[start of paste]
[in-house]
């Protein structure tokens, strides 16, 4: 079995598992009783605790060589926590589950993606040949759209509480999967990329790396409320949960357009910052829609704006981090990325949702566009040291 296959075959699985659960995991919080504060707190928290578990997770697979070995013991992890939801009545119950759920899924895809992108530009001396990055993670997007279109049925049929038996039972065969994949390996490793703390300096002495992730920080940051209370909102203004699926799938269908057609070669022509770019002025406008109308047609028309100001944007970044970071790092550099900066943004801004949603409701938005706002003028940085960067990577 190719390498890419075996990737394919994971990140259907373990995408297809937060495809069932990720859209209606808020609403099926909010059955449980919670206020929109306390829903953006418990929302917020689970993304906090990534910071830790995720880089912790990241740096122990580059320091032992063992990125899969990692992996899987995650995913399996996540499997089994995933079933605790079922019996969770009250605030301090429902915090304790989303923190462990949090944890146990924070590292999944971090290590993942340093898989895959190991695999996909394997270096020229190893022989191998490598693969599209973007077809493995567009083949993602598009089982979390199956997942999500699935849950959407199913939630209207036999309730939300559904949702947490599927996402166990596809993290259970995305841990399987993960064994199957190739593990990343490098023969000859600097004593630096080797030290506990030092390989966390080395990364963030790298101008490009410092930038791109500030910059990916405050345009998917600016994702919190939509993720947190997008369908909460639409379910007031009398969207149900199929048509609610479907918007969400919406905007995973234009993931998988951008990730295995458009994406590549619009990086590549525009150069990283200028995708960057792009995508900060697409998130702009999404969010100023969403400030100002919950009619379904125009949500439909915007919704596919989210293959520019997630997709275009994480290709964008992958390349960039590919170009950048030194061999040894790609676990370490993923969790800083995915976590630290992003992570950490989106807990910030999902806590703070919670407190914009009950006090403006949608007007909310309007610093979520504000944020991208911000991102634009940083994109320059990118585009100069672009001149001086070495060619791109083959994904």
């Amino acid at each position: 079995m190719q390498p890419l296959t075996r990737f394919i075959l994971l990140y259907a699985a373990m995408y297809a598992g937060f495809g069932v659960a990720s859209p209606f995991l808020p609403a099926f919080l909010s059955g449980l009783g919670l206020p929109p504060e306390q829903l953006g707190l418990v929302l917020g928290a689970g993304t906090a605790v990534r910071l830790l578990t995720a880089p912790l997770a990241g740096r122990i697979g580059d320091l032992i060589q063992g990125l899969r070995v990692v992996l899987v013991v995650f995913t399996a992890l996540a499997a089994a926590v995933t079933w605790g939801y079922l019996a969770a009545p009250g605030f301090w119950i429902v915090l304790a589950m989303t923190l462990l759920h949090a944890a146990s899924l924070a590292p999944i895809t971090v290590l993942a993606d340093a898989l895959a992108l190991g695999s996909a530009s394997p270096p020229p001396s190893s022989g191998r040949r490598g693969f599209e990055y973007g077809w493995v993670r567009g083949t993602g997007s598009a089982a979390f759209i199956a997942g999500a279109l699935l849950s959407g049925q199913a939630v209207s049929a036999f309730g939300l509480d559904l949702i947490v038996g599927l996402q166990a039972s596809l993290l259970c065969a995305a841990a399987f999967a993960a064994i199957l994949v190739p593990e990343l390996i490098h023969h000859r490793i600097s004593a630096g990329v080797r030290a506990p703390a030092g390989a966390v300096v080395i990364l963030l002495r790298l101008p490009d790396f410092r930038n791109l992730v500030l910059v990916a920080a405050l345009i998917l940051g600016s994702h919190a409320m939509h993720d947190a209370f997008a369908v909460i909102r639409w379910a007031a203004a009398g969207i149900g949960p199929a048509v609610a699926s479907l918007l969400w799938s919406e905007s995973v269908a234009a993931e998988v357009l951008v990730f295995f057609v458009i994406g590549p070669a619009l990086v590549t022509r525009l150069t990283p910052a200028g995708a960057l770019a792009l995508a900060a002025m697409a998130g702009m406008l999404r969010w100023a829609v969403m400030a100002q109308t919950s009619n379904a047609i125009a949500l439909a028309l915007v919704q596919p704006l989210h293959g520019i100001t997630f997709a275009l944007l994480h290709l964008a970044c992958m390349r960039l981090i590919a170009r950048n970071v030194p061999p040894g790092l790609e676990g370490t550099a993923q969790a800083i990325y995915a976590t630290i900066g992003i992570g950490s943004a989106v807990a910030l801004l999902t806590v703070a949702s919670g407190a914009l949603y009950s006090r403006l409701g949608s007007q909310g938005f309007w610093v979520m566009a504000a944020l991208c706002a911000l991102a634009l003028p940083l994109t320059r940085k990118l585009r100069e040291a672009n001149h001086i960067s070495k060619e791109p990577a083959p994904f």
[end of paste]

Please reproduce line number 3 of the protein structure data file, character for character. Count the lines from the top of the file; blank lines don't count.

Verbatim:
């Amino acid at each position: 079995m190719q390498p890419l296959t075996r990737f394919i075959l994971l990140y259907a699985a373990m995408y297809a598992g937060f495809g069932v659960a990720s859209p209606f995991l808020p609403a099926f919080l909010s059955g449980l009783g919670l206020p929109p504060e306390q829903l953006g707190l418990v929302l917020g928290a689970g993304t906090a605790v990534r910071l830790l578990t995720a880089p912790l997770a990241g740096r122990i697979g580059d320091l032992i060589q063992g990125l899969r070995v990692v992996l899987v013991v995650f995913t399996a992890l996540a499997a089994a926590v995933t079933w605790g939801y079922l019996a969770a009545p009250g605030f301090w119950i429902v915090l304790a589950m989303t923190l462990l759920h949090a944890a146990s899924l924070a590292p999944i895809t971090v290590l993942a993606d340093a898989l895959a992108l190991g695999s996909a530009s394997p270096p020229p001396s190893s022989g191998r040949r490598g693969f599209e990055y973007g077809w493995v993670r567009g083949t993602g997007s598009a089982a979390f759209i199956a997942g999500a279109l699935l849950s959407g049925q199913a939630v209207s049929a036999f309730g939300l509480d559904l949702i947490v038996g599927l996402q166990a039972s596809l993290l259970c065969a995305a841990a399987f999967a993960a064994i199957l994949v190739p593990e990343l390996i490098h023969h000859r490793i600097s004593a630096g990329v080797r030290a506990p703390a030092g390989a966390v300096v080395i990364l963030l002495r790298l101008p490009d790396f410092r930038n791109l992730v500030l910059v990916a920080a405050l345009i998917l940051g600016s994702h919190a409320m939509h993720d947190a209370f997008a369908v909460i909102r639409w379910a007031a203004a009398g969207i149900g949960p199929a048509v609610a699926s479907l918007l969400w799938s919406e905007s995973v269908a234009a993931e998988v357009l951008v990730f295995f057609v458009i994406g590549p070669a619009l990086v590549t022509r525009l150069t990283p910052a200028g995708a960057l770019a792009l995508a900060a002025m697409a998130g702009m406008l999404r969010w100023a829609v969403m400030a100002q109308t919950s009619n379904a047609i125009a949500l439909a028309l915007v919704q596919p704006l989210h293959g520019i100001t997630f997709a275009l944007l994480h290709l964008a970044c992958m390349r960039l981090i590919a170009r950048n970071v030194p061999p040894g790092l790609e676990g370490t550099a993923q969790a800083i990325y995915a976590t630290i900066g992003i992570g950490s943004a989106v807990a910030l801004l999902t806590v703070a949702s919670g407190a914009l949603y009950s006090r403006l409701g949608s007007q909310g938005f309007w610093v979520m566009a504000a944020l991208c706002a911000l991102a634009l003028p940083l994109t320059r940085k990118l585009r100069e040291a672009n001149h001086i960067s070495k060619e791109p990577a083959p994904f």